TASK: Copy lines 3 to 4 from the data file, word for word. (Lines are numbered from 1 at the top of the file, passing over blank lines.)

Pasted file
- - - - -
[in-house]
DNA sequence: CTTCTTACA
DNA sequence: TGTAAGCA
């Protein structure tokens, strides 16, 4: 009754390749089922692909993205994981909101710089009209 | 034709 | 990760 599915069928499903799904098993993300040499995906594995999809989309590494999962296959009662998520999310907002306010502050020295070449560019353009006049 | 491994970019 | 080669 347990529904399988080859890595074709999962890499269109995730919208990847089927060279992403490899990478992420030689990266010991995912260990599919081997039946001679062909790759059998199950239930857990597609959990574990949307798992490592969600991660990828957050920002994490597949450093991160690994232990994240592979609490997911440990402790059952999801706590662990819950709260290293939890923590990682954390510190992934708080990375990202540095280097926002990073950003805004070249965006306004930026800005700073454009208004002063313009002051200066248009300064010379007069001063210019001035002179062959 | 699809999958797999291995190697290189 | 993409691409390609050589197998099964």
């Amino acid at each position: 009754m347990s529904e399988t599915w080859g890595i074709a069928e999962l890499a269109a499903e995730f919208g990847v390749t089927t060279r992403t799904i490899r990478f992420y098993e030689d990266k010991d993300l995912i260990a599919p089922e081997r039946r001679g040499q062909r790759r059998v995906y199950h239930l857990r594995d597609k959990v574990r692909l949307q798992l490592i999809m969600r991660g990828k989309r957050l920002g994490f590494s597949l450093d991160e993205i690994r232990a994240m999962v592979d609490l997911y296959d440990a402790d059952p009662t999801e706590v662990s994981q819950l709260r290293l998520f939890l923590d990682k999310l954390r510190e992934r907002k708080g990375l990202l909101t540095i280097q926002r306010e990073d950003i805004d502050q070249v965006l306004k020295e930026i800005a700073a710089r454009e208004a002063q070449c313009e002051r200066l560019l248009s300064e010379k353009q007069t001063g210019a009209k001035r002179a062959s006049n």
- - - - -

DNA sequence: TGTAAGCA
């Protein structure tokens, strides 16, 4: 009754390749089922692909993205994981909101710089009209 | 034709 | 990760 599915069928499903799904098993993300040499995906594995999809989309590494999962296959009662998520999310907002306010502050020295070449560019353009006049 | 491994970019 | 080669 347990529904399988080859890595074709999962890499269109995730919208990847089927060279992403490899990478992420030689990266010991995912260990599919081997039946001679062909790759059998199950239930857990597609959990574990949307798992490592969600991660990828957050920002994490597949450093991160690994232990994240592979609490997911440990402790059952999801706590662990819950709260290293939890923590990682954390510190992934708080990375990202540095280097926002990073950003805004070249965006306004930026800005700073454009208004002063313009002051200066248009300064010379007069001063210019001035002179062959 | 699809999958797999291995190697290189 | 993409691409390609050589197998099964």